Some employees will lose their jobs due to donor funding cuts.
Some employees will lose their jobs due to donor funding cuts.

Staffing levels are expected to remain relatively stable this year, according to a new survey of Kenyan employers, as only a small proportion of organizations anticipate layoffs in the next quarter.

The Talent Report for the first quarter of 2015 released today by Corporate Staffing Services (CSS) indicates that 40.4% expect increased staff and another 40.4% anticipate that the number of staff will remain the same in the next quarter.

Only 7.7% of the sampled employers are unsure about the changes in the number of staff.

However, 11.4% of respondents foresee staff layoffs. This will occur in organisations that are looking to restructure so as to lower their payroll costs, the majority being in the NGO sector due to reduced funding, said Corporate Staffing Services Chief Executive Officer Perminus Wainaina.

The survey, conducted between January and February this year, shows that the continued decline in the fuel prices will impact positively on the job opportunities within the manufacturing, construction and transport sectors.

“The decline in fuel costs will result in a reduction in consumer product prices, cheaper consumer goods will likely increase demand of products hence increased production to meet this demand,” said Wainaina.

“This will translate to more job opportunities in production and distribution sectors.”

The survey was launched by the executive director of the Institute of Human Resource Management Samson Osero, who said employers should recognise the importance of retention.

“This means paying market rate and where possible having other incentive programs/ benefits such as medical, pension and training, as well as rewarding performance and improving on employee relations by involving staff in decision making,” he said.

Despite high unemployment in Kenya, the survey shows employers find it difficult to fill key positions. Results of the survey indicate that almost three-quarters of the respondents (71.8%), receive too many job applications that require extra time and cost to screen or filter down to find those qualified for the position.

Even with a large number of applicants, it still proves difficult to find top talent with a positive attitude towards work. 45.3% of the respondents mentioned that the candidates who apply for vacancies are of poor quality, as the majority of them do not fit in the positions. 34.3% experience acceptance of job offers then subsequent withdrawal, resulting from a trend in candidates using job offers as a bargaining tool with current employers for counteroffers.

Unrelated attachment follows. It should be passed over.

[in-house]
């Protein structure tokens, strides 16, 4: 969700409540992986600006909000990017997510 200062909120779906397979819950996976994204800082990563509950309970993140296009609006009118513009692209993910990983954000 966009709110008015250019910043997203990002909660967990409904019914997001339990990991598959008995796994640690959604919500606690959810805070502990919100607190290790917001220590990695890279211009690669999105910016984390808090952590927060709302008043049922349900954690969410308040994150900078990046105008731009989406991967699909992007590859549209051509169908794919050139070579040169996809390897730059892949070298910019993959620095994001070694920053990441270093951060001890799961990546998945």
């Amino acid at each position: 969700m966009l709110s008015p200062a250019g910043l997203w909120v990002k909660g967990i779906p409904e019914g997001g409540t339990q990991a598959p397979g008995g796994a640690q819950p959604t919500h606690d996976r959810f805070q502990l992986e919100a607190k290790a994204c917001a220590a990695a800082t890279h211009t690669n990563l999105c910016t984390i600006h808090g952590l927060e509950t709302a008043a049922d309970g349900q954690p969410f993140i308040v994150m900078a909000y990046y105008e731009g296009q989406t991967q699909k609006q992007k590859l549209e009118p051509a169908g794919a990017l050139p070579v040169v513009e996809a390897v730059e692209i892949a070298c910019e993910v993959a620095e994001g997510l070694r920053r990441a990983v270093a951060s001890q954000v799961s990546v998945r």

“University students should focus on gaining specialised work experience and job knowledge as possible,” said Wainaina. “Internships and volunteering are good ways that a student can gain this most sought for work experience.”

Further, 10.5% of the respondents mentioned that they face the challenge of too few applications especially for vacancies requiring technical and specialised qualifications.

“In fields like health, engineering, financial services and IT, the biggest issue is trying to find applicants let alone talented applicants,” he added.

The economic growth rate has not been sufficient to create enough employment opportunities to absorb the increasing labour force of about 500,000 annually. Only about 25% of youth are absorbed, leaving 75% to bear the burden of unemployment.

The poll sought to establish the private and public universities preferred by employers when hiring fresh graduates.

Of the 205 employers surveyed, 15% of the respondents said they had no preference for a particular university when recruiting graduates. Others mentioned that their preference is guided by the job in question.

The survey showed 85% of the respondents had a preference, with the University of Nairobi being the most preferred by the majority (84.2%), followed by Jomo Kenyatta University (63.9%), Kenyatta University (57%) and Moi University (45.6%), Egerton University (19.6%), Maseno University (6.3%) and Masinde Muliro University (3.8%). The most preferred private university is Strathmore, followed by Daystar.


•    The survey respondents were drawn from the public, private and the NGO (Non-Government Organisations) sectors.

•    The survey was carried out between January to February 2015 among heads of human resource departments who are members of the Institute of Human Resource Management (IHRM Kenya).

•    Overall, 32% of the survey respondents are from the public sector, 52% from the private sector and 16% from NGOs.

•    The poll sought to establish the hiring plans in organizations in the second quarter ending June 2015.

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